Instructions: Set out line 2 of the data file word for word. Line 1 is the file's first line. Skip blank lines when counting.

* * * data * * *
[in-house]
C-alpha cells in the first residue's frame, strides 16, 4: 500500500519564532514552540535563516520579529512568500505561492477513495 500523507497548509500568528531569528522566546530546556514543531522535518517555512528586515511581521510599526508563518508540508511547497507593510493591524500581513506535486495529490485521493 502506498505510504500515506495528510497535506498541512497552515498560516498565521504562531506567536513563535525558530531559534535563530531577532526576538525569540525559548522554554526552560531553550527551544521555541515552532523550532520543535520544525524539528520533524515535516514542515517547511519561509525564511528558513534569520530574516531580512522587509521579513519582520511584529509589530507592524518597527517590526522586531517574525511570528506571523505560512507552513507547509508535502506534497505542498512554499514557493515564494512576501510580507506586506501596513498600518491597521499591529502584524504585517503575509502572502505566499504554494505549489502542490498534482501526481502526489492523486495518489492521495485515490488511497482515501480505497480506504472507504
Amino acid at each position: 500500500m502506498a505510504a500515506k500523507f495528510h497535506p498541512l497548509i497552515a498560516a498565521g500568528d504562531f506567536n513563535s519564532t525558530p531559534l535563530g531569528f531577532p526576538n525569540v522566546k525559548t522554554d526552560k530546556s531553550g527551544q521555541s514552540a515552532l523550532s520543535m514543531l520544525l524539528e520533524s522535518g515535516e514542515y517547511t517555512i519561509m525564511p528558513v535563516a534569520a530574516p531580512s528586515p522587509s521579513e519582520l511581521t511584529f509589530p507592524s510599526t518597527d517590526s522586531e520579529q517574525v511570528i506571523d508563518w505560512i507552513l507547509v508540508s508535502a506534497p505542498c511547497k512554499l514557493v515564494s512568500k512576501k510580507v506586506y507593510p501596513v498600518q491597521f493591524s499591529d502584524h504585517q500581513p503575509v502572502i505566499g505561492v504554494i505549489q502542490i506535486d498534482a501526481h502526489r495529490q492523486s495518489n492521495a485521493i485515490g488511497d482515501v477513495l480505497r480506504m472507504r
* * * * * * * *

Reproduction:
C-alpha cells in the first residue's frame, strides 16, 4: 500500500519564532514552540535563516520579529512568500505561492477513495 500523507497548509500568528531569528522566546530546556514543531522535518517555512528586515511581521510599526508563518508540508511547497507593510493591524500581513506535486495529490485521493 502506498505510504500515506495528510497535506498541512497552515498560516498565521504562531506567536513563535525558530531559534535563530531577532526576538525569540525559548522554554526552560531553550527551544521555541515552532523550532520543535520544525524539528520533524515535516514542515517547511519561509525564511528558513534569520530574516531580512522587509521579513519582520511584529509589530507592524518597527517590526522586531517574525511570528506571523505560512507552513507547509508535502506534497505542498512554499514557493515564494512576501510580507506586506501596513498600518491597521499591529502584524504585517503575509502572502505566499504554494505549489502542490498534482501526481502526489492523486495518489492521495485515490488511497482515501480505497480506504472507504